Was there a project or accomplishment that you consider to be significant in your career?
I consider that during the end of every major market season, Spring market in September and Fall market in February, is an accomplishment simply for having survived it, since I cater to the runway needs of a few designers during NY fashion week, and since accessories are oftentimes the last to be developed, I always worked with a challenging and tight deadline. Remember, I don’t work with just one or two designers at a time! I’m sure many designers would agree with me that talent and sense of style is a given, but stamina is another outfit we must put on every day, to make it in this industry.
But my very first taste of the garment district is what I consider most significant, in relation to my career as a designer. It was the searing summer of 1993, and to support my short stay in NYC as a struggling visual artist, I accepted a job as a delivery person to a dear friend who makes garment samples for a few clothing designers in the area. My afternoons were spent carrying multiple garment and shopping bags, schlepping them from Woodside to midtown, after a morning of ironing the freshly-sewn garments I was going to deliver. No blood, but sweat and tears, yes. But this experience opened me to the idea of possibly, one day, a career in fashion might be a nice idea?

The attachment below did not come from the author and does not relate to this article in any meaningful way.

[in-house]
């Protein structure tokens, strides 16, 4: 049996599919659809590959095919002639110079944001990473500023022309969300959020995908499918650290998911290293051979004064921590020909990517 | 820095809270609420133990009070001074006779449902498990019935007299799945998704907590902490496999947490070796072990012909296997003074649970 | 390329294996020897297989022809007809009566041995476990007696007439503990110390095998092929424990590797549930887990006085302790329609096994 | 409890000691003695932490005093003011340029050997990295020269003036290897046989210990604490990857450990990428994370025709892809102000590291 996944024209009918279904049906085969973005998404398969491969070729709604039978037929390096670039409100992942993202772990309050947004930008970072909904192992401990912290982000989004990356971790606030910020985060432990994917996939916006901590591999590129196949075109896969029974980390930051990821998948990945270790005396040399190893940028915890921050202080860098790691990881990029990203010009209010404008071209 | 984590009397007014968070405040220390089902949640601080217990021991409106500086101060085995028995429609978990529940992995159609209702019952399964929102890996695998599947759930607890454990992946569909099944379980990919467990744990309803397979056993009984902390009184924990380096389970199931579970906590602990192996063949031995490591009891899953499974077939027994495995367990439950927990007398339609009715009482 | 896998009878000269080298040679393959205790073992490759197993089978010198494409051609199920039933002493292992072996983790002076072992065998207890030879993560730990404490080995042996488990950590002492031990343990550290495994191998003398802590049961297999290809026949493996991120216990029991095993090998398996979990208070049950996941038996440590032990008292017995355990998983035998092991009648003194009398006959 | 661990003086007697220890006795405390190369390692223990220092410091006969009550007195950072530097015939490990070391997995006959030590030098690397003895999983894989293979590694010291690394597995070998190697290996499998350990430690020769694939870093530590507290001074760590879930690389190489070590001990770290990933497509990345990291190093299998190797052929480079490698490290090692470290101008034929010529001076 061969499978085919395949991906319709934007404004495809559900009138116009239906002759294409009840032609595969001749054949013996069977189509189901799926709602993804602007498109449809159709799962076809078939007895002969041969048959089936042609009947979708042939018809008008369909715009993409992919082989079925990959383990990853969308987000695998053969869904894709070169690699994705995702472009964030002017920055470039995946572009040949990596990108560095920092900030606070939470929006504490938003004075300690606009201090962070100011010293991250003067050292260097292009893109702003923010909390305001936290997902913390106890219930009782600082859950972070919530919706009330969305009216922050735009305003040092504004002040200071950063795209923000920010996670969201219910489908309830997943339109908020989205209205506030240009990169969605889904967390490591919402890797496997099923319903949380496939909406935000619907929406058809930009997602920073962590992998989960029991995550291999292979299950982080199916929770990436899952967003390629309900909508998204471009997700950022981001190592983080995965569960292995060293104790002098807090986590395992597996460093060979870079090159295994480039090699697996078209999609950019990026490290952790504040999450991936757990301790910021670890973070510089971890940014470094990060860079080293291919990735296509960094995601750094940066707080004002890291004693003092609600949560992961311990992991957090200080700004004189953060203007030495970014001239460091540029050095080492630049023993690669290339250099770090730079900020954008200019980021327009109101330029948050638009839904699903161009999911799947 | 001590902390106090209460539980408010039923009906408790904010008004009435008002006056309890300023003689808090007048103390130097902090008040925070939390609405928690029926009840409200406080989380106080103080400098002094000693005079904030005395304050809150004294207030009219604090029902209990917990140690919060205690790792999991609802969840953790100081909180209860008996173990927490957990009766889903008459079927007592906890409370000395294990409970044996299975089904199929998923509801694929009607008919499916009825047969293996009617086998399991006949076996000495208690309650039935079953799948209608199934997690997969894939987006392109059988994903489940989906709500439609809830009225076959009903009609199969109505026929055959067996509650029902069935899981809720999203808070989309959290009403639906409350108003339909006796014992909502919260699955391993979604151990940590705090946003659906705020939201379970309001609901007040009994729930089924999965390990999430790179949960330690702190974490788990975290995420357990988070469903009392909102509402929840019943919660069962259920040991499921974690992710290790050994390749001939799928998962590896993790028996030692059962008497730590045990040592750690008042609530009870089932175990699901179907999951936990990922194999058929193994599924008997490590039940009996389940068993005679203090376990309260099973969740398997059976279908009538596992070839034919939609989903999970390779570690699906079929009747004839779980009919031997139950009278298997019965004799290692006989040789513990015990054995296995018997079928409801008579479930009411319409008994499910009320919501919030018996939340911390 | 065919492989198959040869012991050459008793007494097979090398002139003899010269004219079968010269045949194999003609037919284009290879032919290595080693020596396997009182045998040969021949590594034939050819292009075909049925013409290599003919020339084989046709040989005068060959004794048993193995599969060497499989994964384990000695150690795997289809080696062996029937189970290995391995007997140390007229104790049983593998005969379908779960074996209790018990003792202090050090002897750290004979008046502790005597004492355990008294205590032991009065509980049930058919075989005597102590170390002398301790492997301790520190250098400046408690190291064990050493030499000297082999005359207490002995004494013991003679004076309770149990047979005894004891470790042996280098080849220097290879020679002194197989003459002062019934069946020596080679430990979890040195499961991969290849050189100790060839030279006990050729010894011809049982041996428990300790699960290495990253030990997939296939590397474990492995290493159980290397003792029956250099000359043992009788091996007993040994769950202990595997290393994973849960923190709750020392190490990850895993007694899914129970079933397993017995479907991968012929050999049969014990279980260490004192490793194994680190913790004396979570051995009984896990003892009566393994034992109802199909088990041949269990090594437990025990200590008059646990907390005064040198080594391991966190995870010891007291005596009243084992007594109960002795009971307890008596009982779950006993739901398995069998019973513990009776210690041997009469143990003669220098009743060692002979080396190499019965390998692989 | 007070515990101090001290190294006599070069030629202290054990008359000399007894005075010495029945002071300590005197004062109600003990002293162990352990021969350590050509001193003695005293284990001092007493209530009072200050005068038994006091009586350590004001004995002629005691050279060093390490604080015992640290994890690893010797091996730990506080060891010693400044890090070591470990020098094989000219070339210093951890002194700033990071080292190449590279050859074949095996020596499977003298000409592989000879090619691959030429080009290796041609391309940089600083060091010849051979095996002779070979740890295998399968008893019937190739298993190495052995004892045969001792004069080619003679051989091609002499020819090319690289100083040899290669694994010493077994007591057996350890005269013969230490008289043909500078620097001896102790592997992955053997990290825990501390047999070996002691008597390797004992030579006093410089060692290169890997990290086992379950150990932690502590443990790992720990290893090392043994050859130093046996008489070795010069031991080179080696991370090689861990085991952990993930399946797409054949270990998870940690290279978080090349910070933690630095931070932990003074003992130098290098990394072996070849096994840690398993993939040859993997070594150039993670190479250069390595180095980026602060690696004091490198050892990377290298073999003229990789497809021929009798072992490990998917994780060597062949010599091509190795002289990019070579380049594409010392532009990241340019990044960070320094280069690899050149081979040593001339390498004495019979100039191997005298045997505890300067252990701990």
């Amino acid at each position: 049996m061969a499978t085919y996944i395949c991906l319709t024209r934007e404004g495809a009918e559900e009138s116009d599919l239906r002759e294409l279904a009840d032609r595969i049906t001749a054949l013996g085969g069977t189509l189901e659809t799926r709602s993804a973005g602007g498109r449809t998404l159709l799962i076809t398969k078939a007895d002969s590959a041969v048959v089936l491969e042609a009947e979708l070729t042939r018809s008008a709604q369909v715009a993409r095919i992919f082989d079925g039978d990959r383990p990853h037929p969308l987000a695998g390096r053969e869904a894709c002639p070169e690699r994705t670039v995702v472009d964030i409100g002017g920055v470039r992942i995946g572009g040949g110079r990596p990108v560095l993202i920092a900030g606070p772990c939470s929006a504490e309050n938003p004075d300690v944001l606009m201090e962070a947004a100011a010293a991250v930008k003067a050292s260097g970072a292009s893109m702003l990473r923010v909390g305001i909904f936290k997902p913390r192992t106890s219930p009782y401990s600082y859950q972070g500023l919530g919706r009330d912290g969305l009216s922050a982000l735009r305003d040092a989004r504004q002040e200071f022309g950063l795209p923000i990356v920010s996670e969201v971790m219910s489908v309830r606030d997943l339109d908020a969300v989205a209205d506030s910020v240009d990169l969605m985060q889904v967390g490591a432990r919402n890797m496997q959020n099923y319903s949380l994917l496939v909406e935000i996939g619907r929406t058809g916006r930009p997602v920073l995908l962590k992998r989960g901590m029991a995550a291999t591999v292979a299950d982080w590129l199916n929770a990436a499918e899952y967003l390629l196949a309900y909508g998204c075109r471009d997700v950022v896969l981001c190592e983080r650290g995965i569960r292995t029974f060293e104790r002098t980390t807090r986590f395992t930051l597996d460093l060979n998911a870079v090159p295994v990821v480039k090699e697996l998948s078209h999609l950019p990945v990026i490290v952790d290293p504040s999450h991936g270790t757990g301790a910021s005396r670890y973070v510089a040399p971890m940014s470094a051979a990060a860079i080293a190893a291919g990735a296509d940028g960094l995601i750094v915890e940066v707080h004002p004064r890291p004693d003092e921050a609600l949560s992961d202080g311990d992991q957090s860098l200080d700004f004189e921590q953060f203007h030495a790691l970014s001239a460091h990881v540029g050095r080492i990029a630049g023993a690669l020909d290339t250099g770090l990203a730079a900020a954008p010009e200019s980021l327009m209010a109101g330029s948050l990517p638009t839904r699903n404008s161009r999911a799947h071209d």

What is exciting in the accessories market right now?
Since I work closely with different types of manufacturers, I hear more often now that there seems to be a boost in interest in manufacturing locally. This means that many designers will be more comfortable producing, since MOQ’s here are relatively not as high as any given factory in China. That to me is very exciting.

Can you give us a sneak peek of what your class will be like?